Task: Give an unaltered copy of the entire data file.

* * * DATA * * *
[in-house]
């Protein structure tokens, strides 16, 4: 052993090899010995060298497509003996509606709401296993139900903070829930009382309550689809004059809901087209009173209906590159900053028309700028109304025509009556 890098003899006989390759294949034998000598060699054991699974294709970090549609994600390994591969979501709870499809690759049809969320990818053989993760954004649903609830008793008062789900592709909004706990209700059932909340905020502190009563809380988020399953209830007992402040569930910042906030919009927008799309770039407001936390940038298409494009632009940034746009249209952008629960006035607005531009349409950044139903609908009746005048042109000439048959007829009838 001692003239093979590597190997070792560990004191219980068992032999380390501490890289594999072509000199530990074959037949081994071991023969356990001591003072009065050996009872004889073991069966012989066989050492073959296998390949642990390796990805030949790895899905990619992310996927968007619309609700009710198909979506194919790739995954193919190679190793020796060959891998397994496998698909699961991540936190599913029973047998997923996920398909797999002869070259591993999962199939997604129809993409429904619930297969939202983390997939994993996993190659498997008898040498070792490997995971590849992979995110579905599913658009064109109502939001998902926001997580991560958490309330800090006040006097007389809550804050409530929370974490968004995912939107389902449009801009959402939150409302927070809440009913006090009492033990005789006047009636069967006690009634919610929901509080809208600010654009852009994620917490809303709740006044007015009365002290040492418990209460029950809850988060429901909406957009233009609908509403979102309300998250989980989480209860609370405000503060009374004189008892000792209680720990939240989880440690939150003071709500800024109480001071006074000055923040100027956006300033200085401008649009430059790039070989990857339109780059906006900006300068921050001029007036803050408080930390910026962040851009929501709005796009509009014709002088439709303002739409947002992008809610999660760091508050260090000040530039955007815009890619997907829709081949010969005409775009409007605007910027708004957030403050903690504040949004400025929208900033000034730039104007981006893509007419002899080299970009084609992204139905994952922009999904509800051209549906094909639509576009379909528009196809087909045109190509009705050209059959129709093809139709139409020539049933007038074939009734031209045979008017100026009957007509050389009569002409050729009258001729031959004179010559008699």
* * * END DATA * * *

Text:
[in-house]
């Protein structure tokens, strides 16, 4: 052993090899010995060298497509003996509606709401296993139900903070829930009382309550689809004059809901087209009173209906590159900053028309700028109304025509009556 890098003899006989390759294949034998000598060699054991699974294709970090549609994600390994591969979501709870499809690759049809969320990818053989993760954004649903609830008793008062789900592709909004706990209700059932909340905020502190009563809380988020399953209830007992402040569930910042906030919009927008799309770039407001936390940038298409494009632009940034746009249209952008629960006035607005531009349409950044139903609908009746005048042109000439048959007829009838 001692003239093979590597190997070792560990004191219980068992032999380390501490890289594999072509000199530990074959037949081994071991023969356990001591003072009065050996009872004889073991069966012989066989050492073959296998390949642990390796990805030949790895899905990619992310996927968007619309609700009710198909979506194919790739995954193919190679190793020796060959891998397994496998698909699961991540936190599913029973047998997923996920398909797999002869070259591993999962199939997604129809993409429904619930297969939202983390997939994993996993190659498997008898040498070792490997995971590849992979995110579905599913658009064109109502939001998902926001997580991560958490309330800090006040006097007389809550804050409530929370974490968004995912939107389902449009801009959402939150409302927070809440009913006090009492033990005789006047009636069967006690009634919610929901509080809208600010654009852009994620917490809303709740006044007015009365002290040492418990209460029950809850988060429901909406957009233009609908509403979102309300998250989980989480209860609370405000503060009374004189008892000792209680720990939240989880440690939150003071709500800024109480001071006074000055923040100027956006300033200085401008649009430059790039070989990857339109780059906006900006300068921050001029007036803050408080930390910026962040851009929501709005796009509009014709002088439709303002739409947002992008809610999660760091508050260090000040530039955007815009890619997907829709081949010969005409775009409007605007910027708004957030403050903690504040949004400025929208900033000034730039104007981006893509007419002899080299970009084609992204139905994952922009999904509800051209549906094909639509576009379909528009196809087909045109190509009705050209059959129709093809139709139409020539049933007038074939009734031209045979008017100026009957007509050389009569002409050729009258001729031959004179010559008699």